Today taught us just how powerful economies of scale can be.
Conveniently located next door, there was a UNESCO world heritage site Mayan ruin, so we took a little detour. It was awesome.
The other half of us went into a town called Olopa in order to interview banana intermediaries (the men who buy and transport the bananas to market). We met with three different movers. The first man was the original banana mover in town and had taught the second intermediary (his brother) about the business. We learned the prices at which bananas are bought and sold among middle men before being sold to consumers at market. We now have a clearer picture of the value chain and just what goes into getting a banana from a small farm to a market in Guatemala City. Tonight we will have the opportunity to present our initial findings to the co-op team and CRS. We are looking forward to getting their feedback!
Anton and Jia enjoying the view of Olopa from the church.
Bananas getting ready to make the trip to Guatemala City
After two days of being separated, Team Mindanao was excited to reunite and share our learnings. Team 2 (Chris, Suhan and Lerato) was able to learn several valuable insights into the mining industry and even a bit about the Filipino culture.
Yesterday we spent the morning meeting with the Bishop of Marbel. He shared with us his concerns on mining and the implications that he sees the industry having. In his eyes, mining is a divisive industry which has great adverse effects both socially and environmentally.
In the afternoon we had the privilege to sit down with the governor of the province of South Cotabato. Up to this point, everyone we had talked to was either strongly opposed of in favor of mining. The governor however was opposed to mining only when its benefits didn’t outweigh the overall costs. For example, his province passed an ordinance to ban open pit mining. This halted the progress of the largest proposed mine in the Philippines, the Sagatarius Tampakan mine project. However, the governor was taking action to regulate small scale mining in his province by shutting down illegal miners and requiring processing plants to register with the province. He took a liking to our group and treated us to a meal of delicious crab that evening. SuHan was in heaven.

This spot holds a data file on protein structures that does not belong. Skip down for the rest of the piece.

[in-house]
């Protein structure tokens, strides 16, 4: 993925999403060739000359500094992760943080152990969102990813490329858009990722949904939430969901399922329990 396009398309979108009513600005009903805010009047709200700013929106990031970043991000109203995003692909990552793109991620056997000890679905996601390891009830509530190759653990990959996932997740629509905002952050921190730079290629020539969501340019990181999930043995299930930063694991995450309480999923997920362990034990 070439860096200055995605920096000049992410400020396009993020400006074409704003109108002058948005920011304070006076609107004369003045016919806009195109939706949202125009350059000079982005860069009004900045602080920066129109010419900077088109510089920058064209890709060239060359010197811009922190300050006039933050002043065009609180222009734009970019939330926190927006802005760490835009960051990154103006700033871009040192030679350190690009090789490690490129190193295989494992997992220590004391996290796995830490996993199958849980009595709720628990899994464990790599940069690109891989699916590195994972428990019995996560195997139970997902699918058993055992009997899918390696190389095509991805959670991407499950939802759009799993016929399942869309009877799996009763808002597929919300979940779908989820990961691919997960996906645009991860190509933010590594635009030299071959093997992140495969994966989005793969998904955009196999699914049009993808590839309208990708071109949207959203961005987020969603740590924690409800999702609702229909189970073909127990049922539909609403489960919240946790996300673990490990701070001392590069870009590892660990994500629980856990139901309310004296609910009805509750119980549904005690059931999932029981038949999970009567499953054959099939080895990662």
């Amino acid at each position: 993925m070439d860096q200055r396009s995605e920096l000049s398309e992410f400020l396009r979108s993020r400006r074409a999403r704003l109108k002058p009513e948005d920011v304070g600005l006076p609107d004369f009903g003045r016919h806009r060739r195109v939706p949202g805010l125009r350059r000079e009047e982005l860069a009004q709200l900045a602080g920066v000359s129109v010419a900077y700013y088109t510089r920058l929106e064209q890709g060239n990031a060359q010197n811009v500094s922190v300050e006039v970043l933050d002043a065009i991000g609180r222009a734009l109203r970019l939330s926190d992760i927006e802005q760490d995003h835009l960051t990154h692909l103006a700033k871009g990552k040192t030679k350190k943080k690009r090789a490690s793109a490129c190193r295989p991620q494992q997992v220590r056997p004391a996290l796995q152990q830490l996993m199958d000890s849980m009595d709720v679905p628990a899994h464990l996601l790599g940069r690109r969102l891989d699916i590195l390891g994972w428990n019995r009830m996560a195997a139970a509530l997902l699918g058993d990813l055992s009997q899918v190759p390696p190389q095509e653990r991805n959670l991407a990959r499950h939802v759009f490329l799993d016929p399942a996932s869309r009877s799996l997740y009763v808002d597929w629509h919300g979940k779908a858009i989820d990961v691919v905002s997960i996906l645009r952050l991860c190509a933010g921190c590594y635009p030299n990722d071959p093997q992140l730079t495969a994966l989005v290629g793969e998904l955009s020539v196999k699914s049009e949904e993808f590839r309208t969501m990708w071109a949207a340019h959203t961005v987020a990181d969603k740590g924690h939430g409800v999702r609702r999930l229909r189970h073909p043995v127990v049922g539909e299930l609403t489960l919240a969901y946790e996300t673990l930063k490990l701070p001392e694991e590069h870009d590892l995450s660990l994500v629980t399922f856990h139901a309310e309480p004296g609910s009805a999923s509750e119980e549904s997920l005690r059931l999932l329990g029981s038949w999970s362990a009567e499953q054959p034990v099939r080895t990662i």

Suhan's Heavenly Crab Courtesy of the Governor
Today we had the opportunity to visit the barangay (town) of T’Boli. In this region there is a tremendous amount of small scale mining and a large scale mine, right next to each other (their tunnels even connect inside the mountain). Basically the mine is a tunnel that goes into the mountain 2km. A few miners manually knock off dirt and rock and other people pack it into 15kg sacks. Then crews carry it out of the tunnel for processing to collect the gold particles. We are still understanding the economics but we think each transporter makes about $2 a day and the actual miner takes a cut of the oar found which can be much more lucrative.
In the afternoon we visited a processing plant. In the plant they take the rock and dirt and put it into drums that they then spin (not fast) for 3 hours to break the pieces up into a sludge. They add mercury to the sludge to create a reaction with the gold and therefore collect all the little bits of gold. From there the mercury gold mix is cooked to burn off the mercury to get the gold. In all, 45kg (90lb +) ends up producing 3g of gold worth about $100. This process only collects about 70% of the gold. The processor will perform another process using cyanide to extract more ore, including silver.
One of the many gold processing plant and the contaminated water pool